Six Libraries in Limerick City and County will host this event. These will be The Granary Library, Watch House Cross Library, Newcastle West Library, Kilmallock Library, Dooradoyle Library and Adare Library. Please contact your local library for further information.

The event is free and no booking is required but places are limited; arrive early to avoid disappointment.
All young visitors must be supervised by guardians at all times.

Age range: 0-4; All ages
Venue: Libraries across Limerick

For further information please contact: 

Limerick Culture & Arts Office
Email: artsoffice@limerick.ie
Phone: 061 557363 / 061 525031

Content as per press release from Limerick Cultural & Arts Office.

 

 

As the good weather arrives once again and the urge to capture stories, action and imagination takes hold of film makers young and old alike, there is a need for reflection on the current state of resources for the film makers in our cultural rich city.

While there is an insurgence of interest in the mid-west due to the arrival of Troy Studios, and their first collaboration with the producers of the Nightflyers series, I do feel that there’s maybe not enough support for the novice, students and even freelance professional filmmakers so that they can aspire to the levels that is expected by Troy and Nightflyers.

Why so? Well you can only compare to the other urban areas around Limerick such as Galway, awarded the 2020 City of Culture as well as a UNESCO city for film, which has a Film centre, the Oscar affiliated Galway Film Fleadh as well as a rich television, film and media industry in the city and county with the likes of TG4 studios and Telegael. Galway has been very attractive for students to study in the field of film making with NUIG Huston Film School also located within walking distance to the central hub.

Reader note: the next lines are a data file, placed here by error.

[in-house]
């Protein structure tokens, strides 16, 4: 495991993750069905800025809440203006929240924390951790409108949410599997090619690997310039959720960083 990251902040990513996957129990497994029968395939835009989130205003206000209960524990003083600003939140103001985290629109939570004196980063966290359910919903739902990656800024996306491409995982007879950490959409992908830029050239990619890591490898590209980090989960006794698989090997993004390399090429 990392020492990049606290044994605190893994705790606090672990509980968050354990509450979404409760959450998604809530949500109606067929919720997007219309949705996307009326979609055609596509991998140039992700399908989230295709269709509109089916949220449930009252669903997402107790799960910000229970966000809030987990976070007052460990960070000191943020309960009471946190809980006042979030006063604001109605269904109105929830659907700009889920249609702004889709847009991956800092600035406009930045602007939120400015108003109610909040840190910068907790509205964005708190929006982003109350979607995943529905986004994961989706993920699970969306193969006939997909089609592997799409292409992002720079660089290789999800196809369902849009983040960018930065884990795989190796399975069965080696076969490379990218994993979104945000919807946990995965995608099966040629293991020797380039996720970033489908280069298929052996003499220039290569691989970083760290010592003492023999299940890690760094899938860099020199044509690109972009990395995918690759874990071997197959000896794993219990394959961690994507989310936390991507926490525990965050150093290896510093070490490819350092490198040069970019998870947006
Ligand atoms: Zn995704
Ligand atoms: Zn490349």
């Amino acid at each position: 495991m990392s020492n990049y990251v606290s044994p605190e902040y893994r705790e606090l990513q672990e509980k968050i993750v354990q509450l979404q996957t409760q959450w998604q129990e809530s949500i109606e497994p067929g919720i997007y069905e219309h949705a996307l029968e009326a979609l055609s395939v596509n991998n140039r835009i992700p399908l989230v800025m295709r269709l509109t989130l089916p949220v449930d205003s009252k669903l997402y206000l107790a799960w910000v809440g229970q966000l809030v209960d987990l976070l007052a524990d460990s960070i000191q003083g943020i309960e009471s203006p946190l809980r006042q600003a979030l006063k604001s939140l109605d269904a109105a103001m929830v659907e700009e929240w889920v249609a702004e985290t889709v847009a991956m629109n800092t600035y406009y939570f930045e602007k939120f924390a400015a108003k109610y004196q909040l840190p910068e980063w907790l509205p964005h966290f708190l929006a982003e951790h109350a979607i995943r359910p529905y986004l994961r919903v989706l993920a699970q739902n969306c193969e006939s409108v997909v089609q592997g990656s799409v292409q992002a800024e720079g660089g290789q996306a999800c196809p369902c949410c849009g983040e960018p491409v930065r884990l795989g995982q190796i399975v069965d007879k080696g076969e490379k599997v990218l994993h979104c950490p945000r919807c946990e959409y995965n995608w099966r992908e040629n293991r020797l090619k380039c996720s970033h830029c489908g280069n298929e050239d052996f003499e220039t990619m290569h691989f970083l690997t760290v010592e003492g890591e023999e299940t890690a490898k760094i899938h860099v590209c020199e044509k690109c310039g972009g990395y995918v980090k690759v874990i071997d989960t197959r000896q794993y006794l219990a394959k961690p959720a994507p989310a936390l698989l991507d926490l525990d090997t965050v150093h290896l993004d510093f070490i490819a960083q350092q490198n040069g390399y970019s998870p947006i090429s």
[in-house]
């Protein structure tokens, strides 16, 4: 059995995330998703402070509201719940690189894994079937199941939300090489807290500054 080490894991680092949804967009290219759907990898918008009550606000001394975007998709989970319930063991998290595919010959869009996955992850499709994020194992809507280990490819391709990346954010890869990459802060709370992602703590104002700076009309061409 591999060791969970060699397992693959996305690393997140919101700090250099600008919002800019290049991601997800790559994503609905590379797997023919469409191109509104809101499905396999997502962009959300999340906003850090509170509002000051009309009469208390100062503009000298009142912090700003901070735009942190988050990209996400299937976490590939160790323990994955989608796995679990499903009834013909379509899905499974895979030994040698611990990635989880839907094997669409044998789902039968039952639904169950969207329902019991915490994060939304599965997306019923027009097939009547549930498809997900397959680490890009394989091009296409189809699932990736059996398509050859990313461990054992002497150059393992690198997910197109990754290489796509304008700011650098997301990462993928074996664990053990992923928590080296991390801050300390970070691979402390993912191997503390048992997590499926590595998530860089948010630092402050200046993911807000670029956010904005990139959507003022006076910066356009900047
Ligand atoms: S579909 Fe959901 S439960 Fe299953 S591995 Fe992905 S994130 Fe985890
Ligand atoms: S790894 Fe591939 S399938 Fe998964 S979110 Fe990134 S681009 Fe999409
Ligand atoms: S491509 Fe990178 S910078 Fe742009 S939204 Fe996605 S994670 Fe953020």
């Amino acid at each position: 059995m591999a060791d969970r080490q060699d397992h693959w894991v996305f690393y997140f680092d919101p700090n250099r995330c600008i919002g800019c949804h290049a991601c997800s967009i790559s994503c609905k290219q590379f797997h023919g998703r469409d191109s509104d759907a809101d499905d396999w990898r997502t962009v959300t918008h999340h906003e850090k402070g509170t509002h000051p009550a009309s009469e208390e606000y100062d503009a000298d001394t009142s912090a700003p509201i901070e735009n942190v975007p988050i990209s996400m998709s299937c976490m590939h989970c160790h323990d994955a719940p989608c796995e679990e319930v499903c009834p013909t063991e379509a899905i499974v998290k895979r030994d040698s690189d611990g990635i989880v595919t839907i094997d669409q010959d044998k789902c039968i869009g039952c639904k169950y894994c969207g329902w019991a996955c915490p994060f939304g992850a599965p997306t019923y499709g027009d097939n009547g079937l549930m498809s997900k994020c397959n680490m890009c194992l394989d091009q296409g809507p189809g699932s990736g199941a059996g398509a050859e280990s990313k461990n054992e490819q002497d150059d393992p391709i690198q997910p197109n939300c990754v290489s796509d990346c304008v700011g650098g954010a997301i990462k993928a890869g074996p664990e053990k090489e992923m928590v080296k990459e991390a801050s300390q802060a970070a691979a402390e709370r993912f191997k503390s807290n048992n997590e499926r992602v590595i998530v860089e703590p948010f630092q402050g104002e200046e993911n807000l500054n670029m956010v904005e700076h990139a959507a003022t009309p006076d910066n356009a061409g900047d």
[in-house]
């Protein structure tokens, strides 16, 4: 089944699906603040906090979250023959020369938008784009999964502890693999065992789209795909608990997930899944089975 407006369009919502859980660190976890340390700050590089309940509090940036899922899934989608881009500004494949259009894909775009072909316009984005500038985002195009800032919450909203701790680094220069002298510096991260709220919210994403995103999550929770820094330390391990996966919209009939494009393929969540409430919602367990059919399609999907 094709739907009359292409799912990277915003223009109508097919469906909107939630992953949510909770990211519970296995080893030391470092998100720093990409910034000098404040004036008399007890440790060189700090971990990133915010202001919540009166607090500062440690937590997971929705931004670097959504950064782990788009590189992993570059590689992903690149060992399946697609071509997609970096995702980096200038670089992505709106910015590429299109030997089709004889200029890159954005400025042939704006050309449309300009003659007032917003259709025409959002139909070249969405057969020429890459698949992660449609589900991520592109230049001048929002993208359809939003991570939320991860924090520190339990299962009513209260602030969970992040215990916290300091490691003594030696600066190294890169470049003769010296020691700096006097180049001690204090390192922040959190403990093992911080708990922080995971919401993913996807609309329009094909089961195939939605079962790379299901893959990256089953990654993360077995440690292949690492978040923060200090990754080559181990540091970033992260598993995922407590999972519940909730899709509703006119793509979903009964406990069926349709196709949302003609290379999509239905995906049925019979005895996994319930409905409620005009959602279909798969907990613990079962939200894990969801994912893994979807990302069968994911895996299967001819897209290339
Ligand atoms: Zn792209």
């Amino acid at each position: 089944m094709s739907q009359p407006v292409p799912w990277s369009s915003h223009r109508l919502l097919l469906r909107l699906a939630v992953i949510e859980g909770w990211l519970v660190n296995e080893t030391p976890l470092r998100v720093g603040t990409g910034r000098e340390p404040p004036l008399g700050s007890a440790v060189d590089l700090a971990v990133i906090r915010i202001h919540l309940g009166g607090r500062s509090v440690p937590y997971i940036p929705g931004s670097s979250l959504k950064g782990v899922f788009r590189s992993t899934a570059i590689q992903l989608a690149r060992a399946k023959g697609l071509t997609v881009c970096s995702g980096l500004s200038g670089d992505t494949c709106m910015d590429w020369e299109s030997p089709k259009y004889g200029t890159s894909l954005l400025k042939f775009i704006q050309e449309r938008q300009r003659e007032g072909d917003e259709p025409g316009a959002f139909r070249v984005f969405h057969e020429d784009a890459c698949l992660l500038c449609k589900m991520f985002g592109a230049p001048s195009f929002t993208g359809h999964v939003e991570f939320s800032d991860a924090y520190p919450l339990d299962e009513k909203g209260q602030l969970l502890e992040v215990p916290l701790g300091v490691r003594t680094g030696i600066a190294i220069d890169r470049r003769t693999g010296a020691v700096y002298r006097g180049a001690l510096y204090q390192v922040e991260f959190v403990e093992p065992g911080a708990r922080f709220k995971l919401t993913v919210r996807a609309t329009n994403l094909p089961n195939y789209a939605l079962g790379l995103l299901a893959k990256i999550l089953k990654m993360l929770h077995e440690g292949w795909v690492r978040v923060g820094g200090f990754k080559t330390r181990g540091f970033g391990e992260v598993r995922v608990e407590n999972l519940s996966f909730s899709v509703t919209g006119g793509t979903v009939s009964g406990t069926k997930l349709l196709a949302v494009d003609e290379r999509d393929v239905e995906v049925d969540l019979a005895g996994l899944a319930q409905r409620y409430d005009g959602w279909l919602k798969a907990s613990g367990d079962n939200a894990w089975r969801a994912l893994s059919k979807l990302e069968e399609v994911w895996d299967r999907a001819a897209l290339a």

While Limerick also has a strong student population with third level educational institutions offering courses from Fine Art, Journalism, Music Technology as well as Creative Broadcast and Film Production there is a lack of outside support in the form of a film centre or hub venue where communities can meet on a daily basis.

There were numerous attempts to get one off the ground, including ‘The Royal‘ which would have supported a couple of medium sized cinema screens for film, as well as a training centre and equipment hire facilities for the film making community, however due to lack of visible backing from the local authorities and business community along with other road blocks (mainly financial, this idea remains just that, an idea, and an opportunity lost.

While the Belltable is considered the closest thing Limerick has to an Arts Centre and screens Irish films through their collaboration with the IFI in Dublin, it is under the control for commercial use by The Limetree Theatre. The venue itself would be fine but having a screening venue is not enough. Film makers need a base from which to work from not a theatre space at a cost ( that most new film makers can’t afford) which is also limited by the other commercial demands and requirements of the space.

So what to do! Well the answer maybe in with collaboration with the higher educational bodies of our city and county whose resources are already in place and in most would be under utilised during the holiday periods when the students have left for the summer break. Three areas can be identified through the requirements film makers have;

  1. Training support – as technology changes and updates in the industry, the pressure for an unemployed film maker to keep up to date with it becomes increasingly difficult. Reading about the equipment on the web is once thing but to actually have some training with the equipment or software at a price base that is affordable would be a huge advantage. Also there is an opportunity for these educational bases to become hubs for the film makers as they attempt to complete their short films or other projects. This would also create a better position for the educators to create a community and culture of film and broadcast making in the city and county as well as future cohorts on their respective undergraduate programmes in the new academic year.